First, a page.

With two games left before the Scottish Cup Final, both away from home, first to The Rangers midweek, and then back down to Glasgow to play Partick Thistle, two fighting perfomances like that will surely stand us in good stead for the trip back to Glasgow for the final.

Final score: 1-3

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May 122017
 

By Fin Hall.

Back in the mists of time, just before punk raised it’s challenging head, there existed in Rosemount Viaduct a clothes shop that sold jeans and the like. This business was called Happy Trails, possibly named after a record by an American band who went under the name of Pure Prairie League.

In the back section of the premises, by the changing rooms if my memory serves me right, there was situated a couple of stands that sold second hand long playing records, or as they are fashionably known now, vinyl.

This part of the store was run by a very affable young man who originally came from Edinburgh. This man is called Raymond Bird.

After serving his time there, as it were, he decided to open up his own shop just a short distance up the road from Happy Trails. Taking his two record stands with him, he started selling new releases, and, as punk took off, t-shirts etc.

I had been friends with Ray for some time, and it was during this period of time that I helped him out on Saturdays in the shop, which all know as One Up. We were a tight band of people working there, as well as myself and Ray, there was Debbie, a lady who stuck with him all through the different locations of One Up, and a young proper punk lad called, Scars. I can’t remember his proper name.

Debbie, who was quiet and very friendly, and often Ray’s business rock, had no apprehensions about passing the odd scathing comment on the choice of record that a customer might be purchasing. Meanwhile Scars, who looked every bit the youth of the time with his sticky up hair and his leather jacket with his name painted on the back, was ever polite to the customers.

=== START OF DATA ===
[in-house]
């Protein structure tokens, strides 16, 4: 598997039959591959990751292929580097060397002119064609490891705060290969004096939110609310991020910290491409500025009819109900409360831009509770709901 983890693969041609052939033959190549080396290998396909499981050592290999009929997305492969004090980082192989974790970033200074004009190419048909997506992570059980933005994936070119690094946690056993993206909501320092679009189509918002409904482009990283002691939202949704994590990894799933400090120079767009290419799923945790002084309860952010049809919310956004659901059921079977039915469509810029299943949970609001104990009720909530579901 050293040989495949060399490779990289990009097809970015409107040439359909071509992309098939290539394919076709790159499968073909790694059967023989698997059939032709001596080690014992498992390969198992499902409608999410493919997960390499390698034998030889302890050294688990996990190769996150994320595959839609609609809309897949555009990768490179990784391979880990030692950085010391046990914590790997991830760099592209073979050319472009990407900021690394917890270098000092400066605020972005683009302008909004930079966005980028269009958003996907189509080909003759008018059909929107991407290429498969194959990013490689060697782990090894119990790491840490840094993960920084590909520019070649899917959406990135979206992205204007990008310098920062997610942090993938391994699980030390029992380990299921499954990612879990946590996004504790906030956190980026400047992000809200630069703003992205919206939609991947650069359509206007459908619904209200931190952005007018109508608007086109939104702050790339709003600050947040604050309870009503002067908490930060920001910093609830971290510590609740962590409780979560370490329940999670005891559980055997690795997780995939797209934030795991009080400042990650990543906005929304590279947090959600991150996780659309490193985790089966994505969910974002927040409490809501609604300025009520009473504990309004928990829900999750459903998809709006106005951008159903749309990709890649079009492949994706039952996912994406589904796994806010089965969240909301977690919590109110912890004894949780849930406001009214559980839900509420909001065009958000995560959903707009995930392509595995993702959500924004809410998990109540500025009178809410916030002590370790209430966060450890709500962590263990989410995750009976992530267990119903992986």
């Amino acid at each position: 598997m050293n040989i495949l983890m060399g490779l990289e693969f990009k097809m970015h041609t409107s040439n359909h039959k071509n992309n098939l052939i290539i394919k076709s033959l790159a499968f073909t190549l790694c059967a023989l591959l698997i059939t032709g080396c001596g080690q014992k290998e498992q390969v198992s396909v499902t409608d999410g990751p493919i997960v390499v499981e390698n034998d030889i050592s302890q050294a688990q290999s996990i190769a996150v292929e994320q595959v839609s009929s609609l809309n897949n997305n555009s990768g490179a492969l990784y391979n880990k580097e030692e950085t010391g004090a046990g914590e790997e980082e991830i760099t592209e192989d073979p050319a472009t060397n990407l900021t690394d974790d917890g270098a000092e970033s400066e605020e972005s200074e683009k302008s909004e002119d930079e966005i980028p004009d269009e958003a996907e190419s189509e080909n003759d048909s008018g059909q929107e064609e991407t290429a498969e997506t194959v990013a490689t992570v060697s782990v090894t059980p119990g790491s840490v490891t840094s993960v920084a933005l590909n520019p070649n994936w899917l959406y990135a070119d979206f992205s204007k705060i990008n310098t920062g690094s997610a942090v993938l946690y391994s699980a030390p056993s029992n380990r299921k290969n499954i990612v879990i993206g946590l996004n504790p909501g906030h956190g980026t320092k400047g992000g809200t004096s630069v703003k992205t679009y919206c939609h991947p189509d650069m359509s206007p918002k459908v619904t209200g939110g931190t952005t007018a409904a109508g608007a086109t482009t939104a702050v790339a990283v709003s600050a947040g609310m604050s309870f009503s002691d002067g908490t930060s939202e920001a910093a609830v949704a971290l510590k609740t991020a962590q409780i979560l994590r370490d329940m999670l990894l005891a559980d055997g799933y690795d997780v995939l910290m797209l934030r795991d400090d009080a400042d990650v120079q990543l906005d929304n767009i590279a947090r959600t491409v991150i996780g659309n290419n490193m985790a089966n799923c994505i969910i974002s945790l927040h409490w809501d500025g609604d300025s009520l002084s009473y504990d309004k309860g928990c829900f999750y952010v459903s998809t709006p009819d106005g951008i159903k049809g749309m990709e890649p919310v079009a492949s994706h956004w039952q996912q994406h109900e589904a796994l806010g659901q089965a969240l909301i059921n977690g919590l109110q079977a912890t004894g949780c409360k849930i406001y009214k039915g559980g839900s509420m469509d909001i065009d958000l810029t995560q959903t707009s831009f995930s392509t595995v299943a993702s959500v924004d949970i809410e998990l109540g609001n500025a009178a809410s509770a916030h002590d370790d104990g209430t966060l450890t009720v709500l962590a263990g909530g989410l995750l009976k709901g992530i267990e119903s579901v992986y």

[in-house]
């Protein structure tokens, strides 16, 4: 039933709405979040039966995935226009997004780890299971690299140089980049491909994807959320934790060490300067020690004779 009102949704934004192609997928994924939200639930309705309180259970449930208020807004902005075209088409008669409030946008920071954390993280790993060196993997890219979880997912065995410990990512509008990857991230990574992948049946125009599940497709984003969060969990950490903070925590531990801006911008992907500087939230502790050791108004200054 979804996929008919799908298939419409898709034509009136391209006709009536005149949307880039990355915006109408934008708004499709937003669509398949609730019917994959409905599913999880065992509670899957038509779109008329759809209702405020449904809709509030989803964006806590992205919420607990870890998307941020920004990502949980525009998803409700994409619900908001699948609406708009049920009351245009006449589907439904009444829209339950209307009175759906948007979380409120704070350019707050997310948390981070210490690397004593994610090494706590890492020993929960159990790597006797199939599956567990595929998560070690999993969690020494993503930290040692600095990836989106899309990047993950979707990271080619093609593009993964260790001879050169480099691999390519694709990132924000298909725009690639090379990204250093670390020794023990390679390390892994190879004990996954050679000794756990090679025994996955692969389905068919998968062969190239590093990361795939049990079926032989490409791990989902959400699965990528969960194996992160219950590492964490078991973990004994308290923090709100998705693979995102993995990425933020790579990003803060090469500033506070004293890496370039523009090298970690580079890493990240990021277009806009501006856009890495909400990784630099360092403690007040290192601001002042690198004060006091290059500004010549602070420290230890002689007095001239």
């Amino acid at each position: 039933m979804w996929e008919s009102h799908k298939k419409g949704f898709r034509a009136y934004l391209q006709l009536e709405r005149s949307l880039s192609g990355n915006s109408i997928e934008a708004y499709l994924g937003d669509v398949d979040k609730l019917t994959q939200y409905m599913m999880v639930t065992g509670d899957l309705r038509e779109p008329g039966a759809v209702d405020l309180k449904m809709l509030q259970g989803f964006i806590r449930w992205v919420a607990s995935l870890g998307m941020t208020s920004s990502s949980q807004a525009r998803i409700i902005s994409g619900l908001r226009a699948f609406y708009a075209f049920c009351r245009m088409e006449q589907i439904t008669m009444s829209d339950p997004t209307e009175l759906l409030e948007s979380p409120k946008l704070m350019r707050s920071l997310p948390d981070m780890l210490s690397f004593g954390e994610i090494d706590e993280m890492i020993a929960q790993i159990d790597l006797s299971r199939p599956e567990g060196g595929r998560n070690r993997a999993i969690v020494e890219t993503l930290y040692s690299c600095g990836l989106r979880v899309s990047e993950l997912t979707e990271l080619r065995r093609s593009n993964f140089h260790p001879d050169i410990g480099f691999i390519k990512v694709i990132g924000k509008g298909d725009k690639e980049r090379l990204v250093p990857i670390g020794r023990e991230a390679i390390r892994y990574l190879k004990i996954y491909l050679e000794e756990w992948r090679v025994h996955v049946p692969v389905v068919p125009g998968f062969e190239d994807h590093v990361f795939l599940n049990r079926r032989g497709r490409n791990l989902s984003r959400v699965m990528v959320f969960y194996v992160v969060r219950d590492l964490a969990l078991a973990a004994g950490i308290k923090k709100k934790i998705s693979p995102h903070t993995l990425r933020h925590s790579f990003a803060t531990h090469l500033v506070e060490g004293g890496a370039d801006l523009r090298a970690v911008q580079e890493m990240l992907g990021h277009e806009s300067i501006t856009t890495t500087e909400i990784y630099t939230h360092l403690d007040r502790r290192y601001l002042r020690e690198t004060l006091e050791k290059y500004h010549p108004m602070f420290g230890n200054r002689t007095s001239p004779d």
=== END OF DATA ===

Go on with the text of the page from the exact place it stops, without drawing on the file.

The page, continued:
We were both in our twenties at the time, and he often confided in me that he was only be going to do this until he was thirty.

I remember having One Up’s first anniversary and my birthday party as a joint do in the upstairs of the also now defunct, East Neuk.

As the guests started to arrive, the owner of the bar was showing signs of great consternation and concern. The leather jackets, bright clothing and safety pins and bondage trousers worn by a good proportion of the young people, fairly scared him. He thought that trouble was on the horizon. It took some persuading by the two of us to let the party go ahead. But afterwards he thanked us and told us we were the best behaved bunch of people he had had there.

Being the punk era, and being skint, we provided the food ourselves and we both acted as dj’s on a borrowed set of decks, with records from the shop and from my collection.